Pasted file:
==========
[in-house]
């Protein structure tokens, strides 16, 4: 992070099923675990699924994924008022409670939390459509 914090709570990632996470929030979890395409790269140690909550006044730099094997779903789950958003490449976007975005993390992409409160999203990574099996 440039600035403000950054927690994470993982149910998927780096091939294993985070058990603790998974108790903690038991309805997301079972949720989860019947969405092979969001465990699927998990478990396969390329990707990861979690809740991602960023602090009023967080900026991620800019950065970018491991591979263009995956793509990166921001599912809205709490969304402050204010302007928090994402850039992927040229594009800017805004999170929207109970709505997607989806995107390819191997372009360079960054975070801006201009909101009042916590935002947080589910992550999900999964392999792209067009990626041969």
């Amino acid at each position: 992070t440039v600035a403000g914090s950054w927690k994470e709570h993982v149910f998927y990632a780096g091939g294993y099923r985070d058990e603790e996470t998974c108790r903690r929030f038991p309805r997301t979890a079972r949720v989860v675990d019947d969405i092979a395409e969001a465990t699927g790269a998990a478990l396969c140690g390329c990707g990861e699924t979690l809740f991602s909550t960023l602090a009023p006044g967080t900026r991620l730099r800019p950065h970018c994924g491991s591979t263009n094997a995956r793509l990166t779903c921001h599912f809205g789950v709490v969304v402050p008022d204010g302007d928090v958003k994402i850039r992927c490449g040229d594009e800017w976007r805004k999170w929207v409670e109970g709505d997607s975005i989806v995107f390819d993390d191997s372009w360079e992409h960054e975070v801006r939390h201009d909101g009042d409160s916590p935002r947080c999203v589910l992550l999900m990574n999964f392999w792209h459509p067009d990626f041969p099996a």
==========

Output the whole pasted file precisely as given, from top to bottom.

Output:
[in-house]
């Protein structure tokens, strides 16, 4: 992070099923675990699924994924008022409670939390459509 914090709570990632996470929030979890395409790269140690909550006044730099094997779903789950958003490449976007975005993390992409409160999203990574099996 440039600035403000950054927690994470993982149910998927780096091939294993985070058990603790998974108790903690038991309805997301079972949720989860019947969405092979969001465990699927998990478990396969390329990707990861979690809740991602960023602090009023967080900026991620800019950065970018491991591979263009995956793509990166921001599912809205709490969304402050204010302007928090994402850039992927040229594009800017805004999170929207109970709505997607989806995107390819191997372009360079960054975070801006201009909101009042916590935002947080589910992550999900999964392999792209067009990626041969």
């Amino acid at each position: 992070t440039v600035a403000g914090s950054w927690k994470e709570h993982v149910f998927y990632a780096g091939g294993y099923r985070d058990e603790e996470t998974c108790r903690r929030f038991p309805r997301t979890a079972r949720v989860v675990d019947d969405i092979a395409e969001a465990t699927g790269a998990a478990l396969c140690g390329c990707g990861e699924t979690l809740f991602s909550t960023l602090a009023p006044g967080t900026r991620l730099r800019p950065h970018c994924g491991s591979t263009n094997a995956r793509l990166t779903c921001h599912f809205g789950v709490v969304v402050p008022d204010g302007d928090v958003k994402i850039r992927c490449g040229d594009e800017w976007r805004k999170w929207v409670e109970g709505d997607s975005i989806v995107f390819d993390d191997s372009w360079e992409h960054e975070v801006r939390h201009d909101g009042d409160s916590p935002r947080c999203v589910l992550l999900m990574n999964f392999w792209h459509p067009d990626f041969p099996a």